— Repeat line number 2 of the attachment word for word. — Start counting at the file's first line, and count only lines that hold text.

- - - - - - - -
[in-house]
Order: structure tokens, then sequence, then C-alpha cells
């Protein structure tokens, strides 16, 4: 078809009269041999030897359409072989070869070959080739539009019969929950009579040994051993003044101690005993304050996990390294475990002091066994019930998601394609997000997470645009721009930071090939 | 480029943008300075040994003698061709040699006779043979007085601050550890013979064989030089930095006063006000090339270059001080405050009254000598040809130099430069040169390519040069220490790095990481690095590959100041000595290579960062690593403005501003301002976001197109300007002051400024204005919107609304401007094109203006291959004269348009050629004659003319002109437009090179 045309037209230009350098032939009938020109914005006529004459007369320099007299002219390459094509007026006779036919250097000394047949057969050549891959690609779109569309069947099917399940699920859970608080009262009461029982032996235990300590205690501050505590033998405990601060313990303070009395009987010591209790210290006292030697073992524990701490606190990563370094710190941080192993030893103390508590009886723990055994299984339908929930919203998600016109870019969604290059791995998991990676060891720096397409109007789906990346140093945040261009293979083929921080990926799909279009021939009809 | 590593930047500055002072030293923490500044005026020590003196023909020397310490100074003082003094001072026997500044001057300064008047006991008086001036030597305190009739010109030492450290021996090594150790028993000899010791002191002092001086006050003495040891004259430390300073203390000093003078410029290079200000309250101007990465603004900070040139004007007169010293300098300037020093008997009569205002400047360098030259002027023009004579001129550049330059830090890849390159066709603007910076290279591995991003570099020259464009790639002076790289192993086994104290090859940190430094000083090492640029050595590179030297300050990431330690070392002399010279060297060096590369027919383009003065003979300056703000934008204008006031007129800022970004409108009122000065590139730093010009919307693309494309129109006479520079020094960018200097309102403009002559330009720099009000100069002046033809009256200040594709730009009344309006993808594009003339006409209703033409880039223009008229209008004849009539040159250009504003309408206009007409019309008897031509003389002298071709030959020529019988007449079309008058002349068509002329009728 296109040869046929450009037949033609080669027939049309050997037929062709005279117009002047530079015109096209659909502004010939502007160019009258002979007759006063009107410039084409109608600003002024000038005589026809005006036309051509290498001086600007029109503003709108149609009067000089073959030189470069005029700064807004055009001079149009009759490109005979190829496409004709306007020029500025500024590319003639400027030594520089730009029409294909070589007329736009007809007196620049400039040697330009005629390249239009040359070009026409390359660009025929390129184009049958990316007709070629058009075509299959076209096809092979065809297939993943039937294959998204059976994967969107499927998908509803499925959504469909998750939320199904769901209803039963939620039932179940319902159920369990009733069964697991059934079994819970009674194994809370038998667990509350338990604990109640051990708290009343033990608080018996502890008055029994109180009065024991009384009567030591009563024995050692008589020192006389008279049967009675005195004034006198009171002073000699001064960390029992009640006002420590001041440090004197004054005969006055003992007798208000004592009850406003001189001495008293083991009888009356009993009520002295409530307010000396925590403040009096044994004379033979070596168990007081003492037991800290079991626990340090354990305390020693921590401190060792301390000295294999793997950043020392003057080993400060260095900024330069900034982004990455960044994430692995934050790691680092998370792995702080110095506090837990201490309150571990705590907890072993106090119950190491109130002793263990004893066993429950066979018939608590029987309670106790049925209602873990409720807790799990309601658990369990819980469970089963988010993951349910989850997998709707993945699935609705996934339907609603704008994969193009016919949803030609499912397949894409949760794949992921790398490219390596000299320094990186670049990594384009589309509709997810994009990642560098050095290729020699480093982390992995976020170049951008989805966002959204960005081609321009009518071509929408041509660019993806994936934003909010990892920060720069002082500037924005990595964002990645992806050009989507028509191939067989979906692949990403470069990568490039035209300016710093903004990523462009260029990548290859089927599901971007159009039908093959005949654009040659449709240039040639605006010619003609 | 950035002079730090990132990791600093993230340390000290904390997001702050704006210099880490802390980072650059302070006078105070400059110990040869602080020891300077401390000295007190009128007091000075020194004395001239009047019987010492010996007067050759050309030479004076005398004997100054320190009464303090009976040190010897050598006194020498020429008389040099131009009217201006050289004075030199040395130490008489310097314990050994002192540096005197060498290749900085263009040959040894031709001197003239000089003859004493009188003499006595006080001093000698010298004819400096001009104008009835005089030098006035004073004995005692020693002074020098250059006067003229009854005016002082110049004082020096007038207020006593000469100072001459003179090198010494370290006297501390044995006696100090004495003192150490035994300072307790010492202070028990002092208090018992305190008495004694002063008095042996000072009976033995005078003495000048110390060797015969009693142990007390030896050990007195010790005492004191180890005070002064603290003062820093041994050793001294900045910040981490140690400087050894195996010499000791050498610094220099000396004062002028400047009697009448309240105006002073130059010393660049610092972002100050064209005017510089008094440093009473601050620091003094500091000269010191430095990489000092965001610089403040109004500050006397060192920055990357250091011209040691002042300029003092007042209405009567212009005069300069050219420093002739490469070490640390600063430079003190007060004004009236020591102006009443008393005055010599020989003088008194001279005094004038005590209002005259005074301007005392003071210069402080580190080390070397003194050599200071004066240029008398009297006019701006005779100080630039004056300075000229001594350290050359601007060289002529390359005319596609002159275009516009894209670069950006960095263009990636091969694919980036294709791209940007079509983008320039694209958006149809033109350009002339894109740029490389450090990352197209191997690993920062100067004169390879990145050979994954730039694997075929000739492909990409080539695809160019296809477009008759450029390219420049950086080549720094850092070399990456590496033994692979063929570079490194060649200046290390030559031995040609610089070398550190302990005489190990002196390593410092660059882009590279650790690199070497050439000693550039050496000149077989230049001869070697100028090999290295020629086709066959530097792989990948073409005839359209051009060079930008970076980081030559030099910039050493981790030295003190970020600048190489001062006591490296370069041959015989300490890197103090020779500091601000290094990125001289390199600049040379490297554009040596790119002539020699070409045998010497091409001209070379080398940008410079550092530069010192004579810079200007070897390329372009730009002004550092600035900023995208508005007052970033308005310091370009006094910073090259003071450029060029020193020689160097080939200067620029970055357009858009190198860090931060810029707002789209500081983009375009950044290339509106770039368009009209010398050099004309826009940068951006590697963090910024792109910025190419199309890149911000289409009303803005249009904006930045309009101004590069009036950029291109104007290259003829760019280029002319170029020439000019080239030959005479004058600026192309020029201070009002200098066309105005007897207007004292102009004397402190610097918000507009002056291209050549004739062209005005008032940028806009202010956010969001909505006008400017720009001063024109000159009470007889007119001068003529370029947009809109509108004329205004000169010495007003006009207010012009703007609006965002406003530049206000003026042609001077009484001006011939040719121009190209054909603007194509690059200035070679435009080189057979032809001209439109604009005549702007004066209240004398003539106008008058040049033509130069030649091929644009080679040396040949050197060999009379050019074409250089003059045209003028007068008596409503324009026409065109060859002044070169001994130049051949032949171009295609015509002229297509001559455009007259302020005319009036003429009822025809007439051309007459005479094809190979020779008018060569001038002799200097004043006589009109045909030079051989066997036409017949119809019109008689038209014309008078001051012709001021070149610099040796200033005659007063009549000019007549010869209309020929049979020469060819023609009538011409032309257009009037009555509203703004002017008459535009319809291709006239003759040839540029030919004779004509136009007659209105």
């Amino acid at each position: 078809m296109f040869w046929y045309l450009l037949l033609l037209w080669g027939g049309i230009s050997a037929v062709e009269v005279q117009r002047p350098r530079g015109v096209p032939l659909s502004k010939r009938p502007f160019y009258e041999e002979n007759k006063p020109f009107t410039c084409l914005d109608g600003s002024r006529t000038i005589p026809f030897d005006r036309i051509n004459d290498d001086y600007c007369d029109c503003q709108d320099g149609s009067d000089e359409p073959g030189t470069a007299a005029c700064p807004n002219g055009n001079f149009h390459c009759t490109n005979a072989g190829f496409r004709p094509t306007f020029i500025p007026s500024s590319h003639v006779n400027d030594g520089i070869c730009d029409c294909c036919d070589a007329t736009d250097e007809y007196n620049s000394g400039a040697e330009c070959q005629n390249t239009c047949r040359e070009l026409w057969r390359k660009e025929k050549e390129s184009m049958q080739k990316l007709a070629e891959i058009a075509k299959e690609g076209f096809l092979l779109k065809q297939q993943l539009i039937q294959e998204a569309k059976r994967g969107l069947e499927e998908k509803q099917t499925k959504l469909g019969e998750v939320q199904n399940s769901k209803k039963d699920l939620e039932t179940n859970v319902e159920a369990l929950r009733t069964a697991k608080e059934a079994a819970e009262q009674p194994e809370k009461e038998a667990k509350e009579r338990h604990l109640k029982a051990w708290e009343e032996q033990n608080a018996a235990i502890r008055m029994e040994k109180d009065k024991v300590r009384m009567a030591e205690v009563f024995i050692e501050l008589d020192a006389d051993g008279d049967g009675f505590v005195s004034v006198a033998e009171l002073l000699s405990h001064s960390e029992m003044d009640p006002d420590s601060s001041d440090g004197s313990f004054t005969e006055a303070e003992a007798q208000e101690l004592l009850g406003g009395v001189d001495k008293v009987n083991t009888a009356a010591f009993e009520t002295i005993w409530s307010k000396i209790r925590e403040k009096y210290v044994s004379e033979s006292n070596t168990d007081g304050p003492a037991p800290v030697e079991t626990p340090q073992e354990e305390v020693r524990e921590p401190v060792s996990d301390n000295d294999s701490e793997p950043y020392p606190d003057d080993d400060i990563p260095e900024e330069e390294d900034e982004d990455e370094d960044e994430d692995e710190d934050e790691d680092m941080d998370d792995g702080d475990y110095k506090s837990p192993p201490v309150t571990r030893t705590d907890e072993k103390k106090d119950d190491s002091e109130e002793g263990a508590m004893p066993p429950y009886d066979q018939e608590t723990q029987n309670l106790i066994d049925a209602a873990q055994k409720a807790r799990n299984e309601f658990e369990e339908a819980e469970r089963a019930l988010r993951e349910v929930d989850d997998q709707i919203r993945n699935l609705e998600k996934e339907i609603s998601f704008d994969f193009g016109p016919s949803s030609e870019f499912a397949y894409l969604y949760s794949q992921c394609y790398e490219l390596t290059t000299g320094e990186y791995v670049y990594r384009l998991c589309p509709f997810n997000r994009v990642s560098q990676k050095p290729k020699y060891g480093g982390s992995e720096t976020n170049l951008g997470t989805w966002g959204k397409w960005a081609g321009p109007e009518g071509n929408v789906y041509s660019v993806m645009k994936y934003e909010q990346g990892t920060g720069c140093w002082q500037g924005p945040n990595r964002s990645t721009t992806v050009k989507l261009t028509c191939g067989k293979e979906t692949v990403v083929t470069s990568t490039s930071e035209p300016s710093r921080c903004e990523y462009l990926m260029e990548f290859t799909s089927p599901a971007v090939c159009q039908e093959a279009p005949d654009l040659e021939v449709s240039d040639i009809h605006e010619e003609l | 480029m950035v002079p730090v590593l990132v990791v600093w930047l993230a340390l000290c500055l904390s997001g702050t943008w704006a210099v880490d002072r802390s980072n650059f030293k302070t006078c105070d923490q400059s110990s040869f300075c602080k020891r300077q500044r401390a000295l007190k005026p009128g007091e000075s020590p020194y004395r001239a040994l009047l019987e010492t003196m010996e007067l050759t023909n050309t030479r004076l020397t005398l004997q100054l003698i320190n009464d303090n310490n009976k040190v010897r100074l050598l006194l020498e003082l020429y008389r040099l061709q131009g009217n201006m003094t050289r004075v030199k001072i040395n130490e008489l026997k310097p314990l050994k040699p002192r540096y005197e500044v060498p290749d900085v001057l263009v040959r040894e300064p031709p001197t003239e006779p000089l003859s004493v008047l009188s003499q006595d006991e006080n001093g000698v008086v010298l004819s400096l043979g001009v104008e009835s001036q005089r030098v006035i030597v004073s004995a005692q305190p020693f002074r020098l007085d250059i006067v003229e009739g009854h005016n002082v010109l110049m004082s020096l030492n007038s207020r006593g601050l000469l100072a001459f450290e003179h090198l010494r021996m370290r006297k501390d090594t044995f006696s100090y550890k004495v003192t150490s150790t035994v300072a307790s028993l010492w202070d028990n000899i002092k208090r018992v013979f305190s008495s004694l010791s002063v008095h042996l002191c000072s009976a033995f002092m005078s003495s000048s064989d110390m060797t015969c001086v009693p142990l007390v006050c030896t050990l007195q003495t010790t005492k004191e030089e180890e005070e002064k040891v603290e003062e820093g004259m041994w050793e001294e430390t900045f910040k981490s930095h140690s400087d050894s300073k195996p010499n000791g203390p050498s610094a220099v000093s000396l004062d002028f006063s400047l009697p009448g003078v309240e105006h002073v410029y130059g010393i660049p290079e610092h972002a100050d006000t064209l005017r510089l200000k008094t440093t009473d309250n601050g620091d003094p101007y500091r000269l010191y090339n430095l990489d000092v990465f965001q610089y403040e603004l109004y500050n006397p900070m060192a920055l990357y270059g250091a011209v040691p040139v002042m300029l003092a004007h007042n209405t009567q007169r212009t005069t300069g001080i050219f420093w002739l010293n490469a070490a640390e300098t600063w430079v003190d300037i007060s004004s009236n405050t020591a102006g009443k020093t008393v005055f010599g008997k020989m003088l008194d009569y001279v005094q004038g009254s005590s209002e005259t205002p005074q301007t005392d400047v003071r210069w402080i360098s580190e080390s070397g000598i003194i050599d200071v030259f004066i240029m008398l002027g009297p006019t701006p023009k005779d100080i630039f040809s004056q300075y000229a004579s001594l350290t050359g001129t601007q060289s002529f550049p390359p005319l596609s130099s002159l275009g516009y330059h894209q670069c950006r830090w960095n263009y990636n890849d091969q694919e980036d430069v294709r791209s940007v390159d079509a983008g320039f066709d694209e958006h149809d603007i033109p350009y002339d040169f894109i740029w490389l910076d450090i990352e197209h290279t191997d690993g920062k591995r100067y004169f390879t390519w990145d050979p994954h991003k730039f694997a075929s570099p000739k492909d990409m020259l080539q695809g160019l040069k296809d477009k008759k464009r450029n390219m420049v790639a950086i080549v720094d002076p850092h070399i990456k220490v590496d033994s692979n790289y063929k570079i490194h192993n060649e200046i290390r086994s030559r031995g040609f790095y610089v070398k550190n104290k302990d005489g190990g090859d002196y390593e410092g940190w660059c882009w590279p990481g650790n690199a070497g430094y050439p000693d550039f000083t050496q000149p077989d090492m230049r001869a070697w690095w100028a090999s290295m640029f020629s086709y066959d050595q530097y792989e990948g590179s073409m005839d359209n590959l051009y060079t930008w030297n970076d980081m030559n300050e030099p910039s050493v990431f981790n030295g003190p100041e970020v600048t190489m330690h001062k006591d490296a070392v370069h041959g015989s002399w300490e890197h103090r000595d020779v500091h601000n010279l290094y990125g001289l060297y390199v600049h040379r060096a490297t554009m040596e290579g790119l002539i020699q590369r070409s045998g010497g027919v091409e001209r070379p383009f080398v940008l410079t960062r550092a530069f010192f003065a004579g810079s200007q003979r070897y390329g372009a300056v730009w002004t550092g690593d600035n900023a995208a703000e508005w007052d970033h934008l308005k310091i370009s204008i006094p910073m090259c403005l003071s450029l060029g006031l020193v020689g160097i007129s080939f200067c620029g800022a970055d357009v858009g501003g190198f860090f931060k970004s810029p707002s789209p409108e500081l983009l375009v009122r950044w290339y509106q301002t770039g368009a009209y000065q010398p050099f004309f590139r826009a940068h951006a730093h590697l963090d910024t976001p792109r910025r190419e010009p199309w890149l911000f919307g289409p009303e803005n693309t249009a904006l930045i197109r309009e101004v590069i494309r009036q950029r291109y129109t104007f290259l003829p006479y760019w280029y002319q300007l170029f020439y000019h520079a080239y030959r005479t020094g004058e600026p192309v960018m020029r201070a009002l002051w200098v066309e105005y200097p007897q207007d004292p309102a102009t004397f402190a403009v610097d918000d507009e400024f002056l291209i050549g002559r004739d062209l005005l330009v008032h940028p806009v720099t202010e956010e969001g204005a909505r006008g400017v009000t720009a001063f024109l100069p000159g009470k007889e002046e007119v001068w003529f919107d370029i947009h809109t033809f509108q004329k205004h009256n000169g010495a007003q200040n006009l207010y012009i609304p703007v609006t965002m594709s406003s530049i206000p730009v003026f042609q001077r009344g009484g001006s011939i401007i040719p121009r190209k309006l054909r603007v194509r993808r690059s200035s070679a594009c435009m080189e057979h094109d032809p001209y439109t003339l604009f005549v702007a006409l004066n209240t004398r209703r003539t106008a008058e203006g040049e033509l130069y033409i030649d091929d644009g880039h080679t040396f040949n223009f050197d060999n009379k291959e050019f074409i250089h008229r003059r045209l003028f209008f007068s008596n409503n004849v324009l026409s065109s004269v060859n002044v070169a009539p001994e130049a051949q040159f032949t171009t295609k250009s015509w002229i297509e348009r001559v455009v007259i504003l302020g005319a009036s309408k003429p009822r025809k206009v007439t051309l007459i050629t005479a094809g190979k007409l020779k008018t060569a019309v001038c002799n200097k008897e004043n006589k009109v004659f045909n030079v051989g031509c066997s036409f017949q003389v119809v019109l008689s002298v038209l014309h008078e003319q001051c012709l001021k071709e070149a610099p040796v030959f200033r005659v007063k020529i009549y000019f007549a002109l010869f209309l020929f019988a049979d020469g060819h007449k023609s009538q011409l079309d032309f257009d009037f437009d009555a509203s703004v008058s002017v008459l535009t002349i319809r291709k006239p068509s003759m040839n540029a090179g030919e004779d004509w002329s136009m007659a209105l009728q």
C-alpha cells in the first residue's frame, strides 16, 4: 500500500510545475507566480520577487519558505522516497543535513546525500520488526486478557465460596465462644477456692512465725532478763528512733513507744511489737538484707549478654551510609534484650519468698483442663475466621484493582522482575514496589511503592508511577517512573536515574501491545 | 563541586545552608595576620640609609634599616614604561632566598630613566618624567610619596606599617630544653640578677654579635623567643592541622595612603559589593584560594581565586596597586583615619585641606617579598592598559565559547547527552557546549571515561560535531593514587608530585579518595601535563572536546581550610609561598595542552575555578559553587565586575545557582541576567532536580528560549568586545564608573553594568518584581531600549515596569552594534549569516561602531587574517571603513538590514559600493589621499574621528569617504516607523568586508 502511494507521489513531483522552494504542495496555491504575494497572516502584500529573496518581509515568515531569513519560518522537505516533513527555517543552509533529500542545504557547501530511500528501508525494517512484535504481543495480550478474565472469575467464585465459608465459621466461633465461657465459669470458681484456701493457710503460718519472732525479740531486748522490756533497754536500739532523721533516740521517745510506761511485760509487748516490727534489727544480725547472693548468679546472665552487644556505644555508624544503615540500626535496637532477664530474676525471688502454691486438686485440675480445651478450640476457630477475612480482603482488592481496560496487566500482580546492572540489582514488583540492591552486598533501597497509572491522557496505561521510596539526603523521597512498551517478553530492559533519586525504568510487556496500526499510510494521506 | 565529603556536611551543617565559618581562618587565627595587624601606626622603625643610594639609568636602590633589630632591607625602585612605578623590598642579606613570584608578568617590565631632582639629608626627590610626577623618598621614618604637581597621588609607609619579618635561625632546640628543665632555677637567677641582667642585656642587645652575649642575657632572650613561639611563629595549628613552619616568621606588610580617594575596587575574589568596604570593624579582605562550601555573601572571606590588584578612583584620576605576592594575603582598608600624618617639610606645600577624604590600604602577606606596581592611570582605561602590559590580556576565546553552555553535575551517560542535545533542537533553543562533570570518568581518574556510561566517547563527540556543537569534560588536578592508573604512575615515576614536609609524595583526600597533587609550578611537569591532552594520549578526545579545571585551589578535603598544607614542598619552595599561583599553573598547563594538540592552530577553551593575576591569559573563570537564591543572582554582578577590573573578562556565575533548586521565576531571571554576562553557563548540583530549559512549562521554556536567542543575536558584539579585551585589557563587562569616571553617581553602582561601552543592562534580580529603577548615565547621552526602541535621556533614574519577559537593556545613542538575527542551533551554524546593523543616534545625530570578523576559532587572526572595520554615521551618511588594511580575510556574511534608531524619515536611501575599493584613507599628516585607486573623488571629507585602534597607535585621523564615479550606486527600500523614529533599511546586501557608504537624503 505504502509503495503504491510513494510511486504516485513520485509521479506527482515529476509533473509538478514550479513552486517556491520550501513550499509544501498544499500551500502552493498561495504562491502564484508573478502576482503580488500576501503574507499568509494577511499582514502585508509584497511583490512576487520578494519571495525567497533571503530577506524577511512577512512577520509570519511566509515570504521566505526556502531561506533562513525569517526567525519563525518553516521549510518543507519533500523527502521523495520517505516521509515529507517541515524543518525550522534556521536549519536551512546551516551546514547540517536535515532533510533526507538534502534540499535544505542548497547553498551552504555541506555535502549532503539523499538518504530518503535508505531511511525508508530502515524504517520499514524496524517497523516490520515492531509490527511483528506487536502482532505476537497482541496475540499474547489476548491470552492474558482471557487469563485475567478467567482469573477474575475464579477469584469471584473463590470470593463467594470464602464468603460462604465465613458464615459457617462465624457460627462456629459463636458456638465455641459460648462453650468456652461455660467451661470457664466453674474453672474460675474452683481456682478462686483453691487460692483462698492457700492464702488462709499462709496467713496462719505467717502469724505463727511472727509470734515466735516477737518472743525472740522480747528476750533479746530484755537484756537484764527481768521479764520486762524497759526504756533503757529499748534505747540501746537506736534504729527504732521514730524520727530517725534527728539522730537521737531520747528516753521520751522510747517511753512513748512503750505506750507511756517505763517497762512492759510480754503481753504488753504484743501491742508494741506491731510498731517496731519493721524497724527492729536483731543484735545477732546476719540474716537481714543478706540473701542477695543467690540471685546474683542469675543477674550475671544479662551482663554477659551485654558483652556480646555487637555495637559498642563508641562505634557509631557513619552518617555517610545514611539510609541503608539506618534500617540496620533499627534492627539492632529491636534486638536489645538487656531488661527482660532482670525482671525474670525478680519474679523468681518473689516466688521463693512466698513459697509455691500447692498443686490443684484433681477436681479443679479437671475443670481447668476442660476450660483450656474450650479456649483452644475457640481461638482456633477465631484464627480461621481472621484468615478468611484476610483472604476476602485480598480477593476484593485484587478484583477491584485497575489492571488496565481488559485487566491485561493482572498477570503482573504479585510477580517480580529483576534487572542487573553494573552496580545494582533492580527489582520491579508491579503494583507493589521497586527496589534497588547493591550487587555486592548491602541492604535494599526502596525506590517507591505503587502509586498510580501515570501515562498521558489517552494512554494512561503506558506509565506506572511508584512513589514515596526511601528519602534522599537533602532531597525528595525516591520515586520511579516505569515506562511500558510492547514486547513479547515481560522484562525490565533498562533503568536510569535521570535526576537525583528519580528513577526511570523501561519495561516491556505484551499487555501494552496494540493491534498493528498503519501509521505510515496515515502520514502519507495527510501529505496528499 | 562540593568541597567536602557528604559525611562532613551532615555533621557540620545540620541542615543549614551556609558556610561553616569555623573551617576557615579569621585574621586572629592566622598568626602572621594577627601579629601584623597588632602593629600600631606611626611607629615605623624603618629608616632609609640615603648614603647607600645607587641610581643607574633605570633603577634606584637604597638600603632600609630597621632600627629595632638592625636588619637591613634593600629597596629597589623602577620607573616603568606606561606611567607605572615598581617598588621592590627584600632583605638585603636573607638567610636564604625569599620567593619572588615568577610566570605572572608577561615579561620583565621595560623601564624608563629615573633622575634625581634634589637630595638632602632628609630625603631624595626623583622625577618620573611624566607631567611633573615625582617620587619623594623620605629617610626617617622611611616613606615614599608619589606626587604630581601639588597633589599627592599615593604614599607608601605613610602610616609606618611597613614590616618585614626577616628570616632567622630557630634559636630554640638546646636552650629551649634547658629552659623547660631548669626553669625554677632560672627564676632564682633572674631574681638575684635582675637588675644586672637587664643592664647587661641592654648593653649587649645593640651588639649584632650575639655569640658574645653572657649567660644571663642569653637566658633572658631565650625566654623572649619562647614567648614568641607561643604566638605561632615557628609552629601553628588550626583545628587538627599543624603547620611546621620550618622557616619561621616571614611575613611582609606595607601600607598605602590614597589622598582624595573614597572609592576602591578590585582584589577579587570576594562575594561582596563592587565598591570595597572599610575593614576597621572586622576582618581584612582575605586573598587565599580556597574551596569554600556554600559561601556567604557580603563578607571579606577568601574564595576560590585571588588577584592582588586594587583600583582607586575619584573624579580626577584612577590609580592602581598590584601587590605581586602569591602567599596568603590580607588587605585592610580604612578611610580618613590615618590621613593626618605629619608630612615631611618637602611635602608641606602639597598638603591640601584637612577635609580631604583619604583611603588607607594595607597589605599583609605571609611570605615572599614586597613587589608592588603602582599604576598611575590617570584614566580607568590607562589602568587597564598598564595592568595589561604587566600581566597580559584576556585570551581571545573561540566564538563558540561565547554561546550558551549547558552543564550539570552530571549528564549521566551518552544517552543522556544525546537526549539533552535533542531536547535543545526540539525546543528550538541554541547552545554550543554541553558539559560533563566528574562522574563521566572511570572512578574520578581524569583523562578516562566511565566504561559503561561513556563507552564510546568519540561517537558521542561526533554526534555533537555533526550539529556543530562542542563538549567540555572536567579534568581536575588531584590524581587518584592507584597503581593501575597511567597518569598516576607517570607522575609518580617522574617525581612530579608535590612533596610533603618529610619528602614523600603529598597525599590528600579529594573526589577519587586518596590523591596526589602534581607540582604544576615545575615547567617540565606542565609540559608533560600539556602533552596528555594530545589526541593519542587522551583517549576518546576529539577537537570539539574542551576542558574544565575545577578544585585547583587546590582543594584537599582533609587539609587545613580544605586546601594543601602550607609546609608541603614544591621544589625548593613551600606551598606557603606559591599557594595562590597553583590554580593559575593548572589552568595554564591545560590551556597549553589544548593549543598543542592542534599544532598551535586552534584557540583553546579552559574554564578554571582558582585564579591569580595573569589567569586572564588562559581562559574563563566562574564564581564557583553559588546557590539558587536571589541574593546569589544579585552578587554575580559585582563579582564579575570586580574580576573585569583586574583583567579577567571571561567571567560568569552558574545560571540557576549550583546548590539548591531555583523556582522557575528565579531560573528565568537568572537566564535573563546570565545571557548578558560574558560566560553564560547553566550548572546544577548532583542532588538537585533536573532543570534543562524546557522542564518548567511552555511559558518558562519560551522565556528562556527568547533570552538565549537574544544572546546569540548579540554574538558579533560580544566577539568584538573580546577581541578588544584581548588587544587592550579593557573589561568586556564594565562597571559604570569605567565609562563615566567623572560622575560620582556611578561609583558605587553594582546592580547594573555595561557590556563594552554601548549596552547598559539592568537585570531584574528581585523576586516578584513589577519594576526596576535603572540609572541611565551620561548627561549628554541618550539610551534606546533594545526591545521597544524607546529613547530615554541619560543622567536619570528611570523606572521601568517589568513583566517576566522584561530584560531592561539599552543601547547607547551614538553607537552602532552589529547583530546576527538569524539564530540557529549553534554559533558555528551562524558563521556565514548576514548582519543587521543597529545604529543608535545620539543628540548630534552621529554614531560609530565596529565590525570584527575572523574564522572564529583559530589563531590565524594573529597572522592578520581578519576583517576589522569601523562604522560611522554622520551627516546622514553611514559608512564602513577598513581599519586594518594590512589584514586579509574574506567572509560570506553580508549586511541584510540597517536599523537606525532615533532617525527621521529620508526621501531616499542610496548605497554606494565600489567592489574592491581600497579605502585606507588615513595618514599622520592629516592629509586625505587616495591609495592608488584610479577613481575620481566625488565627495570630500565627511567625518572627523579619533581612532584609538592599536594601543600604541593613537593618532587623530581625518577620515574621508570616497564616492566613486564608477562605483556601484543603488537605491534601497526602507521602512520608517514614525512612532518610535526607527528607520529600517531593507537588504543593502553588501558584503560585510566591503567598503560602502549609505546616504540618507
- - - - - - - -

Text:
Order: structure tokens, then sequence, then C-alpha cells